“As academics or activists, scholars or commentators, or simply citizens of a global community, we have the ability to promote- through our writings, our teachings, and our participation in the world around us- a different, less hostile, and violent world. Such an ethics of care centers on a radical rethinking of life, death, and dying: not only a commitment to the prevention of taking life and the building of a nonkilling society but also a commitment to the elimination of those practices and policies that disallow life to the point of death. In other words, it is insufficient to simply not kill or to prevent others (including the state) from killing: we must also cultivate an ethic of not allowing others to die prematurely.

— James Tyner (2019) Dead Labor: Toward a Political Economy of Premature Death. University of Minnesota Press, pp xv

All in all, Tyner’s text is one of the best engagements of Marxist theory and the broader literature of biopolitics. In his attentiveness to multiscalar policies and practices contoured by historical and present iterations of state violence, Tyner sheds light on the way that the U.S. government’s (non)response to Puerto Rico post-Maria, as well as the ongoing slow death made manifest in Flint, Michigan’s water crisis and retrenched precarity among smallholders and workers in Mexico post-NAFTA reflects political economic conditions of premature death that cut across the “intersectional workings of class, sex, and ‘race’ (among other axes of difference) within capitalism” (xii). Essentially, in the absence of positive rights to employment or health care, or lack of economic protections under neoliberal and neocolonial trade policy, the most vulnerable are also the most predisposed to “excess” or “premature” deaths.

Furthermore, through the concept of “necrocapitalism,” Tyner lays out fertile ground for thinking through the political economy of premature death as it plays out at the axes of disability status, racialization as “Other”, citizenship status, and class. Under “necrocapitalism,” persons and bodies are valued and rendered vulnerable according to two criteria: productivity (willingness and ability to be exploited to produce profits) and responsibility (“ability to participate fully as producers and consumers in the capitalist system”, pp xiii). Necrocapitalism, the concept, picks up where Mbembe (2003) left off with “necropolitics” to foster greater engagement between Foucault, Agamben, Marx, and Marxian feminists and geographers for understanding (and preventing!) the social and spatial distribution of “premature”, “excess”, or preventable deaths.


At this juncture, I was tempted to revisit Ruth Wilson Gilmore’s work linking ‘surplus populations’ and structural unemployment within a matrix of state and state-enabled violence. If we consider who is subject to policing, we must consider the fact that Black, brown, poor, and disabled people are disproportionately targeted, and make up a disproportionate share of incarcerated people.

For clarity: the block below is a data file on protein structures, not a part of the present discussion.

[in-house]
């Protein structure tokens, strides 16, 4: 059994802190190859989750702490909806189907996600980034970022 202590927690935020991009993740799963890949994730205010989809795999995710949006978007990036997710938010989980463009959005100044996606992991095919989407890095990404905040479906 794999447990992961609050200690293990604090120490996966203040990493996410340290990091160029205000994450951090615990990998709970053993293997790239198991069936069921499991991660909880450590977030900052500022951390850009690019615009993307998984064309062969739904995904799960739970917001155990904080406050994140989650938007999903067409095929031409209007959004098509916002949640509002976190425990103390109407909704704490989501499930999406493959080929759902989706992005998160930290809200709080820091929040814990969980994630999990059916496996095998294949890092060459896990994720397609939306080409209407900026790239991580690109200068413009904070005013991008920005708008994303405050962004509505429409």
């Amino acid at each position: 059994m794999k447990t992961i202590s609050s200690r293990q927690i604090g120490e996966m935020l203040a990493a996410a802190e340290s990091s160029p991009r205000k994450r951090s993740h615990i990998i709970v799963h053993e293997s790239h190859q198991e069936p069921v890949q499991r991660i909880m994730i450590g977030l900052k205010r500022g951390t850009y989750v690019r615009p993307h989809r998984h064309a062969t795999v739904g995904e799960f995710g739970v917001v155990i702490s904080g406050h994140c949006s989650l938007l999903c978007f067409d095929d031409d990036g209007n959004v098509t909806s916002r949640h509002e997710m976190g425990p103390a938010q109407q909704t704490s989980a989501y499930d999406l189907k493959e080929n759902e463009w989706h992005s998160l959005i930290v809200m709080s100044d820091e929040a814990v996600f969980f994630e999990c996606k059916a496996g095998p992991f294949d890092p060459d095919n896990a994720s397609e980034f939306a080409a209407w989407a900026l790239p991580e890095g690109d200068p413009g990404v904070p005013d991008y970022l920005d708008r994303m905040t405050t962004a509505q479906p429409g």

However the term “disproportionate” can be read in a misleading manner that suggests that “justice” lies in reforms toward making prison populations representative of the population. Real justice would confront state violence, rather than reconfigure or redistribute it. Prisons and other sites of incarceration essentially function to spatialize inequity, especially through rendering “surplus populations” (poor, disabled, homeless, Black, immigrants in devalued professions) invisible (c.f. Angela Davis, Mariame Kaba, Andrea Ritchie); moreover, their genesis in the policing practices used to subjugate enslaved Africans under a system of chattel slavery should inform our knowledge of the limits of “prison reform.”


  1. Gilmore, RW. (2004). Fatal Couplings of Power and Difference: Notes on Racism and Geography. The Professional Geographer. 54(1).
  2. Gilmore, RW. (2007). Golden Gulag: Prisons, Surplus, Crisis, and Opposition in Globalizing California. University of California Press
  3. Krieger, N. (2011) Epidemiology and the People’s Health: Theory and Context. Oxford University Press
  4. Laurie, EW (2015). Who lives, who dies, who cares? Valuing life
    through the disability-adjusted life year measurement. Transactions of the Institute of British Geographers. 40. 75–87 doi: 10.1111/tran.12055
  5. Mazumder, B. (2018). Intergenerational Mobility in the United States: What We Have Learned from the PSID. The Annals of the American Academy of Political and Social Science. 680(1).
  6. Mbembe, A. (2003). Necropolitics. Public Culture, 15(1), Winter 2003, pp. 11-40
  7. Roberts, D. (2011). Fatal Invention: How Science, Politics, and Big Business Re-create Race in the 21st Century. The New Press, New York. pp 4
  8. Oliver, MN. (2008). Racial health inequalities in the USA: the role of social class. Public Health. 2008 Dec; 122(12): 1440–1442. doi: 10.1016/j.puhe.2008.05.014
  9. Tyner, J. (2019). Dead Labor: Toward a Political Economy of Premature Death. University of Minnesota Press.
  10. Young, RM. (1987). Racist society, racist science. In D. Gill & L. Levidow (Eds.) Anti-racist science teaching (pp. 16-42). London: Free Association Books.